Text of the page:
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Wednesday, April 26 • 10:35am - 10:55am
Bridging The Gap: Flannery O’Connor’s Exploration Of Redemption And The Grotesque In “Good Country People” And “Revelation”

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My thesis examines the ways in which the moral redemption of characters can double as the political redemption of a region in Flannery O’Connor’s short stories “Good Country People” and “Revelation.” The short stories each present two characters that not only contrast with each other, but that also represent distinctive aspects of the South: the old South and the new South. Characters that represent the old South appear to be physically superior but prove to be morally grotesque, while characters representing the new South appear physically grotesque but are actually morally superior. Further I argue that, O’Connor alludes to the fact that both types of characters are in need of redemption. These stories then function not only as political allegories portraying the unpleasant but essential transformation into a new, redeemed South, but also as commentaries on the brokenness encompassing humanity at large. While many scholars have examined either the spiritual or political aspects of O’Connor’s fiction, for example scholarship by Karl Martin and Barbara Wilkie Tedford, I seek to demonstrate how O’Connor bridges the gap between the political and spiritual, allowing readers to find the grotesque and redemption as it pertains to the South and their individual lives.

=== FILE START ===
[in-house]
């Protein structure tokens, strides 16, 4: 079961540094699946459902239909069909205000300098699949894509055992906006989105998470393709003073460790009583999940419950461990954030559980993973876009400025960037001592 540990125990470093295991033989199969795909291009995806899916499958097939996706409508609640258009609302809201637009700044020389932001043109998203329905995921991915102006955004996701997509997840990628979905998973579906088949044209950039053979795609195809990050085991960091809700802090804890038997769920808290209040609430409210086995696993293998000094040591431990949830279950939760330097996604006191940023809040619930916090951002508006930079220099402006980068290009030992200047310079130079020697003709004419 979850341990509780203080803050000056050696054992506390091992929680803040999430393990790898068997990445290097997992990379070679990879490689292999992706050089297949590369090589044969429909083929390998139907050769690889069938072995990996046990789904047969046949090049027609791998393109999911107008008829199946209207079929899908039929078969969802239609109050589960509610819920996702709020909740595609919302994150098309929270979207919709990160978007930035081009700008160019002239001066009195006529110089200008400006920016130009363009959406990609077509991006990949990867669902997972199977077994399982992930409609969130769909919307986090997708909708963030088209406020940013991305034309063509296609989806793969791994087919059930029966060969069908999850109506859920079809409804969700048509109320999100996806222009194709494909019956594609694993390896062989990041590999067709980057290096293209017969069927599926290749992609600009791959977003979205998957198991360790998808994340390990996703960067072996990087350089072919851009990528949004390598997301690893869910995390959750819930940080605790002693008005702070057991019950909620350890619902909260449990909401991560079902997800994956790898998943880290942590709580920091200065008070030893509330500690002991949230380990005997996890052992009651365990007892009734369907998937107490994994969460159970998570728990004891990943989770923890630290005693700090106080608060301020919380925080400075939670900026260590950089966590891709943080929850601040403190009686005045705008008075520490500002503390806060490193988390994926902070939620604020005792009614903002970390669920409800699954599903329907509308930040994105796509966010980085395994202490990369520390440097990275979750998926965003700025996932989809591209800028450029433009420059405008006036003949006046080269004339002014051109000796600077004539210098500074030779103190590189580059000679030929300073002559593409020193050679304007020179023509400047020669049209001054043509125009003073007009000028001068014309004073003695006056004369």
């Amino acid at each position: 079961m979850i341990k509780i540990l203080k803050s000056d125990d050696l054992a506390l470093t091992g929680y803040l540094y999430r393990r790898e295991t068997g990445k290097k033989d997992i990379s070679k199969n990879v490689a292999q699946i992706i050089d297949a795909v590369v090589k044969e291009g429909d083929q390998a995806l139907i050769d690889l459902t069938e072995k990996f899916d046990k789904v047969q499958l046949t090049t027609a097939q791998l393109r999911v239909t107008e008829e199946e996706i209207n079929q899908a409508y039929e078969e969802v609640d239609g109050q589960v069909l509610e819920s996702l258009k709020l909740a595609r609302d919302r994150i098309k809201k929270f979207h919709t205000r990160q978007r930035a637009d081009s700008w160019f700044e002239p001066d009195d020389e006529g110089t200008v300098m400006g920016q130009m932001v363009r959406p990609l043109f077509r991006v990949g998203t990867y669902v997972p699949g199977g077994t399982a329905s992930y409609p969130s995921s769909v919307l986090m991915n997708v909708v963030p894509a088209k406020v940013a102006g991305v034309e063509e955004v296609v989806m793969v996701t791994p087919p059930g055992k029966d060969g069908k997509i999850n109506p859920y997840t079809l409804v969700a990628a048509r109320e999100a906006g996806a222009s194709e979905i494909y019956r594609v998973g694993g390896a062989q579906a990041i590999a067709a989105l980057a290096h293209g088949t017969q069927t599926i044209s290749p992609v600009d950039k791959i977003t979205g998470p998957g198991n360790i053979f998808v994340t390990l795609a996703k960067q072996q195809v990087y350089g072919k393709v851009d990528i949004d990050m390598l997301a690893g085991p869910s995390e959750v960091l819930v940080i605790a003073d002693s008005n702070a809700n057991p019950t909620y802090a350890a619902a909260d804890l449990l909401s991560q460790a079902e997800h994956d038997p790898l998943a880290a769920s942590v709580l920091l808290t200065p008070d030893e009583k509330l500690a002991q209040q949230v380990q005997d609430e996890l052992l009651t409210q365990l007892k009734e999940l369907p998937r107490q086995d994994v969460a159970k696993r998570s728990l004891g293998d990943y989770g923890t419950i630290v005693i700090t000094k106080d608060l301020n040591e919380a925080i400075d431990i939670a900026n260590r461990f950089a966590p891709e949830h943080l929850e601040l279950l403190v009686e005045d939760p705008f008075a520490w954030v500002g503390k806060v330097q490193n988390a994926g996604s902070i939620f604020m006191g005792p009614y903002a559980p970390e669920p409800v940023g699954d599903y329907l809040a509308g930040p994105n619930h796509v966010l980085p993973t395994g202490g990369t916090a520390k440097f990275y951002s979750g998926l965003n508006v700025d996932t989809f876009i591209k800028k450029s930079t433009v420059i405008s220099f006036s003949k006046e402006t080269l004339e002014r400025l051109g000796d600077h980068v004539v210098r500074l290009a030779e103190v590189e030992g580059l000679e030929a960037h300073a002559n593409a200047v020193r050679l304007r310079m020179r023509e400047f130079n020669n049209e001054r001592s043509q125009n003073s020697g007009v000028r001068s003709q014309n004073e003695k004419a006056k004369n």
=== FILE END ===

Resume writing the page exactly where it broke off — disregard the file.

Wednesday April 26, 2017 10:35am - 10:55am
232 Karpen Hall

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